You can also download this interview, and subscribe to receive our weekly podcast, on iTunes.
In this interview with David, Carole M. Cusack (Associate Professor in Studies in Religion at the University of Sydney) answers these questions and more, exploring her notion of “Invented Religions” and introducing the listener to a wide variety of contemporary and unusual forms of religion. Discussion flows through a range of topics – from Discordianism and the Church of the Flying Spaghetti Monster to Scientology, Jediism and the New Atheism – and demonstrates how the works of authors such as Thomas Pynchon and Robert A. Heinlein can be transformed by others and take on a life of their own. In her own words, “This is a fiction so good it should be true…”
Carole Cusack trained as a medievalist and her doctorate was published as Conversion Among the Germanic Peoples (Cassell, 1998). Since the late 1990s she has taught in contemporary religious trends, publishing on pilgrimage and tourism, modern Pagan religions, new religious movements, the interface between religion and politics, and religion and popular culture. She is the author of The Essence of Buddhism (Lansdowne, 2001), Invented Religions: Imagination, Fiction and Faith (Ashgate, 2010), and The Sacred Tree: Ancient and Medieval Manifestations (Cambridge Scholars Publishing), 2011.
View Carole’s page on Academia.edu. Of particular relevance to the topic of this interview is her article
Science Fiction as Scripture: Robert A. Heinlein’s Stranger in a Strange Land and the Church of All Worlds in Christopher Hartney, Alex Norman, and Carole M. Cusack (eds), Creative Fantasy and the Religious Imagination, special issue of Literature & Aesthetics, Vol. 19, No. 2, SSLA, 2009, pp. 72-91. The full text is available here if you have an Academia.edu account (and if you don’t have an Academia.edu account, and are looking to increase your networking and ability to access the most up-to-date research in your area, we suggest that you get one now!).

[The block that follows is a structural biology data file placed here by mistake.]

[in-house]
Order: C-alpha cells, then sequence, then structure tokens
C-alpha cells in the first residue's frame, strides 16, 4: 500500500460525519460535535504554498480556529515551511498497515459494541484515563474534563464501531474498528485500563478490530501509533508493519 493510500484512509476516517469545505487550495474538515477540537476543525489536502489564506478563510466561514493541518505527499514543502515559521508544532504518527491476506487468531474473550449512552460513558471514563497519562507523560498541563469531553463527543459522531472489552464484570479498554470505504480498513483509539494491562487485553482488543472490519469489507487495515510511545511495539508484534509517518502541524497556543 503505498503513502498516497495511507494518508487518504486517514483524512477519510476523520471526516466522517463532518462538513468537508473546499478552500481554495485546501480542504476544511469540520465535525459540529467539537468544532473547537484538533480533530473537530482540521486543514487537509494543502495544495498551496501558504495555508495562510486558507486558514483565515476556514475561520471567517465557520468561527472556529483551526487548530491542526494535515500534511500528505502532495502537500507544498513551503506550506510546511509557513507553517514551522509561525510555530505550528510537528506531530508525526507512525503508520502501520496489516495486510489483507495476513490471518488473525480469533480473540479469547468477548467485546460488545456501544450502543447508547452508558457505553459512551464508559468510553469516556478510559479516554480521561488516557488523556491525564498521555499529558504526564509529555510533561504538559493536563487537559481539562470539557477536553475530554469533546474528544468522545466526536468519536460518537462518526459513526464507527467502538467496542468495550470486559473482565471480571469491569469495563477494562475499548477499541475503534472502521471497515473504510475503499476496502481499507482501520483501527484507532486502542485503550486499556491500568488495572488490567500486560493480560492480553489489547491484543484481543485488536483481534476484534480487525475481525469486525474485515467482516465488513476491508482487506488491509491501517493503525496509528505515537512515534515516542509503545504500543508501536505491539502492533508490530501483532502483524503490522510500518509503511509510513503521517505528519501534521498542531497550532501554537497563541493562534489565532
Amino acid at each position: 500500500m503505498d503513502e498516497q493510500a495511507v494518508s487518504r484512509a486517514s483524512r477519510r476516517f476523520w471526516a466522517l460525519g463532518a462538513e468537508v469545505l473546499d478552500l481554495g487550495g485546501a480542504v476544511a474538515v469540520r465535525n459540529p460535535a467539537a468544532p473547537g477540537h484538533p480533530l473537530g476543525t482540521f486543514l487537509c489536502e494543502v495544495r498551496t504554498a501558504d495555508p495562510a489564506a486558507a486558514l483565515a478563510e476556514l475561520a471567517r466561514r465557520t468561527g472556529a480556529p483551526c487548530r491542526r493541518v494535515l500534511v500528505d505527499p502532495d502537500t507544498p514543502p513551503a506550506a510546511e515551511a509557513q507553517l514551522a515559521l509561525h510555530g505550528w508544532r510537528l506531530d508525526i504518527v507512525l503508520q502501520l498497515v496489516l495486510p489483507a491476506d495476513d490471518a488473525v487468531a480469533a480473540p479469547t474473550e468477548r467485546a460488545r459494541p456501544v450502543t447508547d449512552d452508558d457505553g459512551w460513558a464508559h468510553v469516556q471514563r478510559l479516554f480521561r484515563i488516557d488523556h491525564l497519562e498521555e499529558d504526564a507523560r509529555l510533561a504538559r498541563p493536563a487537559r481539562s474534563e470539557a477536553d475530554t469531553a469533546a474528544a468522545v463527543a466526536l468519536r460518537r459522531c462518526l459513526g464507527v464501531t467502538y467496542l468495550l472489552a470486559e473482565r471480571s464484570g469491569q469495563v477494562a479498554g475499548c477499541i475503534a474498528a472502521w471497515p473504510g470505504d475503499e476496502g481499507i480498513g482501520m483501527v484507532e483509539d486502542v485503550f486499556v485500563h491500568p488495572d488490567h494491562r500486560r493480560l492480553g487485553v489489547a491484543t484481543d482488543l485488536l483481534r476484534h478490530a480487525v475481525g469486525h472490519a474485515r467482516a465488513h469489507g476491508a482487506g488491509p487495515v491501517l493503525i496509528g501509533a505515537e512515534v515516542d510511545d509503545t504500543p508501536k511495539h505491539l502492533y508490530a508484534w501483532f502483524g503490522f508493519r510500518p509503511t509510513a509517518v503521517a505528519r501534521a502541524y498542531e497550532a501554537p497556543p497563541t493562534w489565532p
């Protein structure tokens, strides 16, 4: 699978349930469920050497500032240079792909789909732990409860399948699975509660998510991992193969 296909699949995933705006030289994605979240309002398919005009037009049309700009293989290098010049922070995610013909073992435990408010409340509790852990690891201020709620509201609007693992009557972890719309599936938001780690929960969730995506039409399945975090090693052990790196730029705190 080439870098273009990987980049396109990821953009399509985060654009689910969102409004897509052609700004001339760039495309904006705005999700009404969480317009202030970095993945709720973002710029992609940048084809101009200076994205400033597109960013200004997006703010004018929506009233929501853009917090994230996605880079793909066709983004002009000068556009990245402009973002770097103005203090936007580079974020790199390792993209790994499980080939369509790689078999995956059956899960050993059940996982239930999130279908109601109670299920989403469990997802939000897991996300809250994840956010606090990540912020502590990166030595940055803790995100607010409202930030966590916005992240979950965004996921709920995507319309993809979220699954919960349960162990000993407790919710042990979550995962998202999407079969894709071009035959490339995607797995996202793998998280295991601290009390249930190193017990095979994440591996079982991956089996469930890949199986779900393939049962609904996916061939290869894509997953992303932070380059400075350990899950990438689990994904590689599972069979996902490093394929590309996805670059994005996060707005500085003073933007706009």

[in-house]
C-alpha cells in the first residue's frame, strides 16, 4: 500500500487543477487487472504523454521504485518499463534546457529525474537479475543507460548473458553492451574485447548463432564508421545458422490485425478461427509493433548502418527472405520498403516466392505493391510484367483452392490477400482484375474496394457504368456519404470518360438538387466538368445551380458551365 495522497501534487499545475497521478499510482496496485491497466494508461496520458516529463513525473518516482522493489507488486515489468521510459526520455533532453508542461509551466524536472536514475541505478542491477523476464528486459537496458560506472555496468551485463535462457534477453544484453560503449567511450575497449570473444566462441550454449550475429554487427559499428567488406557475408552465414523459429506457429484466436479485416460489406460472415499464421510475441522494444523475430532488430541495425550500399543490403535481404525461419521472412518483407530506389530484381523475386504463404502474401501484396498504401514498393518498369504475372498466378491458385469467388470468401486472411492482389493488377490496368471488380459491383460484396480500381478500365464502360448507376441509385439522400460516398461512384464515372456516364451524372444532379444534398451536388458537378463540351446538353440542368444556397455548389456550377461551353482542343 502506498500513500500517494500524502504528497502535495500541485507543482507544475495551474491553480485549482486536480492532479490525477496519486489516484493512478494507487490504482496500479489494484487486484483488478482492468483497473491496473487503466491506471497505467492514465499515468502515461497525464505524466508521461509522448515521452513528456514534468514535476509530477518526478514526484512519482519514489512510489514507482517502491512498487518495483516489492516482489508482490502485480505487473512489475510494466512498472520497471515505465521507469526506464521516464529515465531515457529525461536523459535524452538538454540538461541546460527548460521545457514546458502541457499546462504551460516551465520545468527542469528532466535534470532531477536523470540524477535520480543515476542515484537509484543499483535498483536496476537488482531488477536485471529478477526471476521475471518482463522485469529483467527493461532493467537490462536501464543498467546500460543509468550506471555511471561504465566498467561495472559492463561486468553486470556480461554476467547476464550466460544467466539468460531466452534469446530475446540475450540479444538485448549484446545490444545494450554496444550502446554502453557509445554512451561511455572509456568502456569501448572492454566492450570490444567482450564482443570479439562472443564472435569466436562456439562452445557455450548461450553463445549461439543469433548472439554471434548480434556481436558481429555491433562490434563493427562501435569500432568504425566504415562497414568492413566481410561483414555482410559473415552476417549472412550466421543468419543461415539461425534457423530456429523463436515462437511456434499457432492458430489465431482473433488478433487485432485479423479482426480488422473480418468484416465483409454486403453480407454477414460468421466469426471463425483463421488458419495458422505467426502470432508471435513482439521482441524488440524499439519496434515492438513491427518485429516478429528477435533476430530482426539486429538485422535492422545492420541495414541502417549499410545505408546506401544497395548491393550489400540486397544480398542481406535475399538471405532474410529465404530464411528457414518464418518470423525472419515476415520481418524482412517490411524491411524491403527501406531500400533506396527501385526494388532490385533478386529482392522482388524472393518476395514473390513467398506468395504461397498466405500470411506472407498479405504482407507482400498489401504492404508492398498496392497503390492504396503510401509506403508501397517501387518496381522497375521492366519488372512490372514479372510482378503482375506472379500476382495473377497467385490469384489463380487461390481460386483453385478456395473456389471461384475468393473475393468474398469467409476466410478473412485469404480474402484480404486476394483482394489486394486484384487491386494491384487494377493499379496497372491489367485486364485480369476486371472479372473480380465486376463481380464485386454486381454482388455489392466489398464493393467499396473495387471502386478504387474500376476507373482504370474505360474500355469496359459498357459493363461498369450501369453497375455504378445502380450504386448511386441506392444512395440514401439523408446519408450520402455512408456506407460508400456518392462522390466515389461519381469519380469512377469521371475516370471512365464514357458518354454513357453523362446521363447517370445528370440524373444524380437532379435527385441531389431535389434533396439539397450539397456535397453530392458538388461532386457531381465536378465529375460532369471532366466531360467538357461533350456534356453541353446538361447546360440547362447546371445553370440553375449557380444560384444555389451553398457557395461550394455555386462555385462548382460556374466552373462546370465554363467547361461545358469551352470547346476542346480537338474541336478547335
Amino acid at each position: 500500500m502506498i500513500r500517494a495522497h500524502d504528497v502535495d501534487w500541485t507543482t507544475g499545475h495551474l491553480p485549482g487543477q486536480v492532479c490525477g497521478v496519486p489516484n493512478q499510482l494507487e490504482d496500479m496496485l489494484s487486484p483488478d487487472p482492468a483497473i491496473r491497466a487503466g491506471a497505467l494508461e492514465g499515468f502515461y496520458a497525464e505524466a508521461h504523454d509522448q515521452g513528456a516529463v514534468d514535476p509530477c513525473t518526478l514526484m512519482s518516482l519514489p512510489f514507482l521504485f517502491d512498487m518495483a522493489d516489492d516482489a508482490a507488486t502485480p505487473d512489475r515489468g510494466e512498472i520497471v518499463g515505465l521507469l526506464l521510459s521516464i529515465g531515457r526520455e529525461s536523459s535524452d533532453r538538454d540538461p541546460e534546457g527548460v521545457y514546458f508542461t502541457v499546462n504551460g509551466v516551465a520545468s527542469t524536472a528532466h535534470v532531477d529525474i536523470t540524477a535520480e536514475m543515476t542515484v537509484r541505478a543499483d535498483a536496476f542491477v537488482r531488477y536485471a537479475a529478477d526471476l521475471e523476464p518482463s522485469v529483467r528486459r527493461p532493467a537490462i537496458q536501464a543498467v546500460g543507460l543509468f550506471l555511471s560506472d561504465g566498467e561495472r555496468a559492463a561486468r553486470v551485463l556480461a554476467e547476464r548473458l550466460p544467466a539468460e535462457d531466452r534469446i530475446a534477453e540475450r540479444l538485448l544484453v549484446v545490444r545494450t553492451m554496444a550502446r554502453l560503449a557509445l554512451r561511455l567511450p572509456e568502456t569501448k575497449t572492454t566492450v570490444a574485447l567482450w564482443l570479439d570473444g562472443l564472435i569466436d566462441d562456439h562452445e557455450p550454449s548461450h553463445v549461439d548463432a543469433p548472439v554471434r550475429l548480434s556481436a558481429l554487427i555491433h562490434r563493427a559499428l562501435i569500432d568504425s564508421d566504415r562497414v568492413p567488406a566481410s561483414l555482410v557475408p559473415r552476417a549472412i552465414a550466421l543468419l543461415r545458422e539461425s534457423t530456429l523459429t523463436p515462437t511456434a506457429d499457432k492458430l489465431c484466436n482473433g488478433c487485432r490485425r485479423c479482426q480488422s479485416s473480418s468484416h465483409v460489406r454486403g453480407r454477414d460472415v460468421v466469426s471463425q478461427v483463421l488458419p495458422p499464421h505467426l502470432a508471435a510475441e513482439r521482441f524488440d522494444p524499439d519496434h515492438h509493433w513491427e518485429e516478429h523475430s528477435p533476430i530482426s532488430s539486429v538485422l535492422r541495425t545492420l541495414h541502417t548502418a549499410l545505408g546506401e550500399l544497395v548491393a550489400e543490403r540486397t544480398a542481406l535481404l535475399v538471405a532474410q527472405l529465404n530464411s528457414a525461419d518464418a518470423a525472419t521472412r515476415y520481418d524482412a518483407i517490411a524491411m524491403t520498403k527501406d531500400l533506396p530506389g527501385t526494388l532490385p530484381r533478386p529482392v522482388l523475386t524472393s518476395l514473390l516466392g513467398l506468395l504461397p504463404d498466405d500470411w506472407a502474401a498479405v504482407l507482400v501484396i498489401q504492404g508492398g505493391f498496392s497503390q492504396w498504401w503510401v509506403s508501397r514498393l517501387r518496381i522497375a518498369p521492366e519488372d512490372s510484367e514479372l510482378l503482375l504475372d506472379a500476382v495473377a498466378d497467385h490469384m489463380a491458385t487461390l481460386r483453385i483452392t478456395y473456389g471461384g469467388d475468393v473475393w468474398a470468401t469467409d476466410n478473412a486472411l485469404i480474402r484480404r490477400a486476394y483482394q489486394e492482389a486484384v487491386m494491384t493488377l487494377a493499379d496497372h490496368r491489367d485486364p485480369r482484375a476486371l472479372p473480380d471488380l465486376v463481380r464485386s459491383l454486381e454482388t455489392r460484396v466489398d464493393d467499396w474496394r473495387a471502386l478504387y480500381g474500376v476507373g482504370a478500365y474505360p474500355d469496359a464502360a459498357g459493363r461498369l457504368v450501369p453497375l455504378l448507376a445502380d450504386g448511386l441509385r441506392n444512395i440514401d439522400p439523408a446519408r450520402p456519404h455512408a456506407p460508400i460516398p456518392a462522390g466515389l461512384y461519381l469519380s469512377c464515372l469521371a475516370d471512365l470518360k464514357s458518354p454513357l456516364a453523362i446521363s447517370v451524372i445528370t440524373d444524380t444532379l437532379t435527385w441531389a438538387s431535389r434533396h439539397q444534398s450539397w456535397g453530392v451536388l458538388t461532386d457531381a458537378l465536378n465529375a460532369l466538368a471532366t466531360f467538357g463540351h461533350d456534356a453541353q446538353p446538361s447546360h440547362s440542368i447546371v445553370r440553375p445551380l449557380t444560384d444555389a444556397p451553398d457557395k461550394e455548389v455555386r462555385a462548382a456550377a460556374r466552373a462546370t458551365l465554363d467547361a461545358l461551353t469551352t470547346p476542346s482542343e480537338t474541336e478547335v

If you have institutional access to the International Journal for the Study of New Religions, you may also find the following article of interest: Discordian Magic: Paganism, the Chaos Paradigm and the Power of Parody, International Journal for the Study of New Religions, Vol. 2, No. 1, May 2011.
What is Phenomenology?
Jonathan Tuckett, University of Stirling
The first response report has been published by the Religious Studies Project, on today, 20 January 2012. This report responds to the Religious Studies Project Interview with James Cox on ”The Phenomenology of Religion” (14 January 2012), published with the launch of the project this week.
About the Author
Jonathan is currently a PhD student at the University of Stirling. He has an MA in Philosophy and Religious Studies and an MSc in Religious Studies from the University of Edinburgh. His research is on the phenomenological method in the study of religion. Areas of interest include the phenomenology of religion, theory and method in the study of religion, and philosophy of religion
The Religious Studies Project (RSP) website and podcasting project launched today, 16th January 2012. It features a weekly audio interview (of around 30 minutes) with leading scholars of Religious Studies (RS) and related fields, which shall be available through the website, iTunes and other portals. In addition to the podcasts, the website will also feature weekly articles from postgraduate students and other scholars of religion on the themes of the interview that week, in addition to other useful resources and articles relevant to teachers and students of religion in the modern world.
Every Friday, the RSP will publish feature articles on the topic of the week’s interview. The first response, to be published 20 January 2012, is entitled “What is Phenomenology?” has been written by Jonathan Tuckett (University of Stirling)
You can find details of the podcasts and reports at the Report for Religious Studies Project site.
The RSP was founded by David G. Robertson and Christopher R. Cotter, and is presented in association with the British Association for the Study of Religions. For more information on this relationship, see here.